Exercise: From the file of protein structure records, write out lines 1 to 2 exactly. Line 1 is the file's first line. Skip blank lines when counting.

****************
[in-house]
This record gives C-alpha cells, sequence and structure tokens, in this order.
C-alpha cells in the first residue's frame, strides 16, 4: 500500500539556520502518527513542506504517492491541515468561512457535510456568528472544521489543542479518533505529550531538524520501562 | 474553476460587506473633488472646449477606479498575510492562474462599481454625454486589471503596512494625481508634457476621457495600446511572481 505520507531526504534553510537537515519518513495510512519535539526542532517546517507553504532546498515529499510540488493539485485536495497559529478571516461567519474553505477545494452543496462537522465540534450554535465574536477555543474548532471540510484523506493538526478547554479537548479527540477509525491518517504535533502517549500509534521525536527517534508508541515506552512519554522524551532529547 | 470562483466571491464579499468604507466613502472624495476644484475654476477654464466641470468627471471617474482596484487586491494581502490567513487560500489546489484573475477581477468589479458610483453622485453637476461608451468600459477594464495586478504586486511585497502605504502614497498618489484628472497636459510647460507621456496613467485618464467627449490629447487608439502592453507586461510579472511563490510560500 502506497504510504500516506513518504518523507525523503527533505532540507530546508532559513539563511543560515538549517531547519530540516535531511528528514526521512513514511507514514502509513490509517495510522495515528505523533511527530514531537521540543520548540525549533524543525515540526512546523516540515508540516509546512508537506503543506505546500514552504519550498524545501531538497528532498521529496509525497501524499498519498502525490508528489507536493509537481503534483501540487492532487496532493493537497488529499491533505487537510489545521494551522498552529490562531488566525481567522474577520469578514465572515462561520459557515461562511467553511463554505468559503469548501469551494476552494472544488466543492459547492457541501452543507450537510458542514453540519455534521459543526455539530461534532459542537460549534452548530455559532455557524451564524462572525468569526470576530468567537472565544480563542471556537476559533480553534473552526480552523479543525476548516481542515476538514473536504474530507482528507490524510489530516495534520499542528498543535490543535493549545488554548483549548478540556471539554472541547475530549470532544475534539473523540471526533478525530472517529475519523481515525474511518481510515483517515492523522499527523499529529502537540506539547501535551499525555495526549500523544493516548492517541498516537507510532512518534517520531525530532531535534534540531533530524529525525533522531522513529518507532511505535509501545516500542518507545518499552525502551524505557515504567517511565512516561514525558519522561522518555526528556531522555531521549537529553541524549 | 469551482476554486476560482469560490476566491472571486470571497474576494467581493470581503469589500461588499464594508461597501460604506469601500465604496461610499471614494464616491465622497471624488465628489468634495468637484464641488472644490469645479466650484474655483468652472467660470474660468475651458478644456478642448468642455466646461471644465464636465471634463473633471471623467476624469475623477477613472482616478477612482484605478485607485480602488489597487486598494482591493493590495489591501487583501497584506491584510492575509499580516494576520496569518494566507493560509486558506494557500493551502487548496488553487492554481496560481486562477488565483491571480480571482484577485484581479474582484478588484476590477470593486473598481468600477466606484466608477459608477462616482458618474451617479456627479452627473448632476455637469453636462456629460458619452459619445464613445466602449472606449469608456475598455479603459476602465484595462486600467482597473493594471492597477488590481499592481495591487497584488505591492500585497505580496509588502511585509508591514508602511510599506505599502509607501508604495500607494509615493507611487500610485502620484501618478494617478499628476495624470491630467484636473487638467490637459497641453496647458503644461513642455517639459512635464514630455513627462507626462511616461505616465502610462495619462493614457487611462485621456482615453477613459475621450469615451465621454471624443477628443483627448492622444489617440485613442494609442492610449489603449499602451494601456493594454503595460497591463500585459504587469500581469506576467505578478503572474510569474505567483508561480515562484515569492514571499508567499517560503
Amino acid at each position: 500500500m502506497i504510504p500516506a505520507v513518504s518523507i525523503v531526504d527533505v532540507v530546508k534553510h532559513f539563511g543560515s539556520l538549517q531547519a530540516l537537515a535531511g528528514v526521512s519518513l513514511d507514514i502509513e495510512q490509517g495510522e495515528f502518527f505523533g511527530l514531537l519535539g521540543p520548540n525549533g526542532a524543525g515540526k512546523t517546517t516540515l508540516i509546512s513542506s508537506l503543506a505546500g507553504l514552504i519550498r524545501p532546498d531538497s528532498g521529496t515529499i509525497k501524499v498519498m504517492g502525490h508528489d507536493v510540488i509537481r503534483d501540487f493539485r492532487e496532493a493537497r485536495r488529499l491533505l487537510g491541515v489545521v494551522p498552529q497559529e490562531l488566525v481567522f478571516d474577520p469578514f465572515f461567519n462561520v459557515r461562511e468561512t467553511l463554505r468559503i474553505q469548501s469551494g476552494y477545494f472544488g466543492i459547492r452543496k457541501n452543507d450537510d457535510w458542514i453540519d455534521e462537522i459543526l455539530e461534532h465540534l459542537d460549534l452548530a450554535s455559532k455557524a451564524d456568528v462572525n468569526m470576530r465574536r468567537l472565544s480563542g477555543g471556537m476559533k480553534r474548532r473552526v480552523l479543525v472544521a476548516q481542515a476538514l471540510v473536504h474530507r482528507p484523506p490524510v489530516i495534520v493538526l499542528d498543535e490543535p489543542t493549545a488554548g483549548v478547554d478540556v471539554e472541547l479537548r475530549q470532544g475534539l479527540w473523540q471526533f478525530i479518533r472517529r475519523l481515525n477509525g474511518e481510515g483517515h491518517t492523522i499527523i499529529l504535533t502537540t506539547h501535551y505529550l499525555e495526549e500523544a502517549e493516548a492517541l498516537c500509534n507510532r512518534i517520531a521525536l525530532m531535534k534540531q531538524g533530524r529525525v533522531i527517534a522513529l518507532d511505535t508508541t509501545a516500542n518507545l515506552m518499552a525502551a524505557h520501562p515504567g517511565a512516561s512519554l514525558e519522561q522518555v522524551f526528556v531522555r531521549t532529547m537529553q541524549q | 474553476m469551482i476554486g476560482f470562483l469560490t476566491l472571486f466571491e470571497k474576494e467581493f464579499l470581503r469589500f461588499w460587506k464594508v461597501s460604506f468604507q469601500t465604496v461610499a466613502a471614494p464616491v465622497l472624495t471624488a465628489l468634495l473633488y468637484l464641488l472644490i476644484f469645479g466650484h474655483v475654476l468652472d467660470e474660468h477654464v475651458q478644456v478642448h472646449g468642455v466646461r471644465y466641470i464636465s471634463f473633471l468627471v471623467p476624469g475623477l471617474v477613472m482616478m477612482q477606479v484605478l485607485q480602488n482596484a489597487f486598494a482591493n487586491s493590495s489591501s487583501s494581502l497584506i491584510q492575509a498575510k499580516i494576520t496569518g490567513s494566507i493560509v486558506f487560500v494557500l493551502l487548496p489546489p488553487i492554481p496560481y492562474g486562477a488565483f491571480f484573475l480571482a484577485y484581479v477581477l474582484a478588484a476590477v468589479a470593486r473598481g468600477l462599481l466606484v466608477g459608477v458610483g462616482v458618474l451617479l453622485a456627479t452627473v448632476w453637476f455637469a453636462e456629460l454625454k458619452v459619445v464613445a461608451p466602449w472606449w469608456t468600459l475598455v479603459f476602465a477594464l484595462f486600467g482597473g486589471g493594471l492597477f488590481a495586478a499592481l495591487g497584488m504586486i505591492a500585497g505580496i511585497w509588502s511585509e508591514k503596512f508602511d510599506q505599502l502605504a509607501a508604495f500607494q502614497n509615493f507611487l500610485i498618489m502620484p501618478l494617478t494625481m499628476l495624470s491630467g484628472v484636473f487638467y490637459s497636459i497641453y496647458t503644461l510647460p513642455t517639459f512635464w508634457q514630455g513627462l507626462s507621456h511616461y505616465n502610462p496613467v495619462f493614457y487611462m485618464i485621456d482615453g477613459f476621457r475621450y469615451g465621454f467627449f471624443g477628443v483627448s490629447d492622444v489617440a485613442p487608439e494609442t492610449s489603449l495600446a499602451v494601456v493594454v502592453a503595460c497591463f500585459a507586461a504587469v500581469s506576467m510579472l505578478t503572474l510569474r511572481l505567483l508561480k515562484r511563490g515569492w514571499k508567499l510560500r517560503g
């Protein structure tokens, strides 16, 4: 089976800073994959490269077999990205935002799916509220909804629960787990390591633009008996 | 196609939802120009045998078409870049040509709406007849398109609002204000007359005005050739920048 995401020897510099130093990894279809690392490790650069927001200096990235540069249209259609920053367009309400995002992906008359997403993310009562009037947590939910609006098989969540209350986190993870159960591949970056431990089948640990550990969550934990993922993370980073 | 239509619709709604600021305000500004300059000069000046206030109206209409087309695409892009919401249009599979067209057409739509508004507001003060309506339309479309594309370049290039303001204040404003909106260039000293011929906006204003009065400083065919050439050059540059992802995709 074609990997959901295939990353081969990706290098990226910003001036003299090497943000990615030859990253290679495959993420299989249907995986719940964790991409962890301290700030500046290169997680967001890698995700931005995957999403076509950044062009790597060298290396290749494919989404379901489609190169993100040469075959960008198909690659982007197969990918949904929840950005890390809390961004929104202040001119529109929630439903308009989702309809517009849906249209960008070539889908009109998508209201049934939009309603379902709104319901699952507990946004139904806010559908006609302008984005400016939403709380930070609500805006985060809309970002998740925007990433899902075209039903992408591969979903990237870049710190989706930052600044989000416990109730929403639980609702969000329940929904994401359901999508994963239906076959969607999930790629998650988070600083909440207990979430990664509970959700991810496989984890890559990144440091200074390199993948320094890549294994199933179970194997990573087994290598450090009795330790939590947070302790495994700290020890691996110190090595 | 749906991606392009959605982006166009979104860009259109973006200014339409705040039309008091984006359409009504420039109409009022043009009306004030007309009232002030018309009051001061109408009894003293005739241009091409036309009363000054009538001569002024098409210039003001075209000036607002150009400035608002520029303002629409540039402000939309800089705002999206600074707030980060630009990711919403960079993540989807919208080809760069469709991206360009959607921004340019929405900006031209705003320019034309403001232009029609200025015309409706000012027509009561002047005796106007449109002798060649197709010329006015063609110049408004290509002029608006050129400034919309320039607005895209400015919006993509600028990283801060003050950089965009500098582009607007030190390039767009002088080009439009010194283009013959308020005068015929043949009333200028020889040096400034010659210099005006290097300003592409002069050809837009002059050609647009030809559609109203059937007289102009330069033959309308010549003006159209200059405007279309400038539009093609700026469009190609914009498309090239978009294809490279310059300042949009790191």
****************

[in-house]
This record gives C-alpha cells, sequence and structure tokens, in this order.